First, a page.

Paolo Malanima

La perdita del primato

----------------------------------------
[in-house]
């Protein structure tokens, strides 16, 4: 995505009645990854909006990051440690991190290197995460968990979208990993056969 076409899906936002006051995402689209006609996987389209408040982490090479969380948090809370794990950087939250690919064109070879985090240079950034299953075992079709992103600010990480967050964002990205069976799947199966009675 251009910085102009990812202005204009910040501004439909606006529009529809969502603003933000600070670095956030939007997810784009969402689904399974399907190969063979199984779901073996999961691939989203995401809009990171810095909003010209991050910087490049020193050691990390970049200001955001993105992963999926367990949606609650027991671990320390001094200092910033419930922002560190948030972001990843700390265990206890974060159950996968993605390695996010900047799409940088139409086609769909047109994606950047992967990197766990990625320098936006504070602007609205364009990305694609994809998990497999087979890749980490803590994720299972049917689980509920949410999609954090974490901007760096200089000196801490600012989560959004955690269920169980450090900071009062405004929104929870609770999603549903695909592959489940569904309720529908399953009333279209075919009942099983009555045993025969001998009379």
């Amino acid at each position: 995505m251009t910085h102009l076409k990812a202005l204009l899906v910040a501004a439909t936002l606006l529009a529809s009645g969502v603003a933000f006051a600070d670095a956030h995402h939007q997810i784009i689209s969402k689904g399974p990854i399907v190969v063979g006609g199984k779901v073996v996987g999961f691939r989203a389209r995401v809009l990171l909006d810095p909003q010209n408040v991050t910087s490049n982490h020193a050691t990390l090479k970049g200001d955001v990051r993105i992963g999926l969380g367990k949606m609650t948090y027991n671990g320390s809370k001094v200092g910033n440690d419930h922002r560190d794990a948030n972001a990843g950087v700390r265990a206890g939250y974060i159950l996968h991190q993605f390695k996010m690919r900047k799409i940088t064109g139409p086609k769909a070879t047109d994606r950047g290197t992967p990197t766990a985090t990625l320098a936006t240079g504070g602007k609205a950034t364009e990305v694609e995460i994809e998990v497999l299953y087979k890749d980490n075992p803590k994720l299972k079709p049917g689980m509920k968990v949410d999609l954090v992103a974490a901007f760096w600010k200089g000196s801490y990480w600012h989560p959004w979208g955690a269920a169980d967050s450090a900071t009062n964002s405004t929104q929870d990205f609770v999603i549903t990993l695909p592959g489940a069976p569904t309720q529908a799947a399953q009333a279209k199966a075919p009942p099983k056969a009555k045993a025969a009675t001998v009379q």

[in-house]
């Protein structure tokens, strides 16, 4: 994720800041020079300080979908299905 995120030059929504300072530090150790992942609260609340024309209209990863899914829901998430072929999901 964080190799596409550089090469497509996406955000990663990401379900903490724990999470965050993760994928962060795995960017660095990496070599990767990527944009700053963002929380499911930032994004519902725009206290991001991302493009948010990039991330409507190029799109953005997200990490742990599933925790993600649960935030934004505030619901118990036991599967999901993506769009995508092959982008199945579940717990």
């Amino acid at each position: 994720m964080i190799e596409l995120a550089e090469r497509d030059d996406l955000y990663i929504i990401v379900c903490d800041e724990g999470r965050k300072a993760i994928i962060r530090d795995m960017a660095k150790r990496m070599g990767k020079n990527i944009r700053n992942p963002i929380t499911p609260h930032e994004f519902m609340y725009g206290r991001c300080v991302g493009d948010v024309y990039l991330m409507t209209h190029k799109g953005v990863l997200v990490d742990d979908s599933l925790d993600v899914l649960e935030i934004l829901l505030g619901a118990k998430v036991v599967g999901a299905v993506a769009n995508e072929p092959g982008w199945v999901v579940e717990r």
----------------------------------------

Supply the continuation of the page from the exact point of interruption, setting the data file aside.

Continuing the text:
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For about three centuries, from 1300 to 1600, the leader European economy was the Italian one. At the end of the XVIth century, the economic system still revealed the features of its supremacy: high per capita product, high wages, high prices, large exports of industrial goods and commercial and banking services. The equilibrium of the economic system, located in Northen and Central cities, was supported by a relatively lively agrarian sector and by imports from the South. This equilibrium broke at the end of the XVIth century and till the second half of the XVIIth a long period of instability ensued. During this period agricultural production fell, the industrial and commercial activities declined or collapsed, the exchanges between North and South diminished and, for some products, broke off. The strong demographic decline allowed to restore the equilibrium at a lower level in the last decades of the century. A new economic system developed, after the long period of crisis, thanks to internal changes and innovations coming from outside. Maize, rice and mulberry tree were the main novelties of the system. A recovery was possible in front of the population growth taking place in Italy as elsewhere in Europe around 1660. At the middle of the XVIIIth century per capita product was in Central and Northen Italy more or less equivalent to that of two centuries before. Yet the economic primacy was over. Other economic systems held then the leadership.

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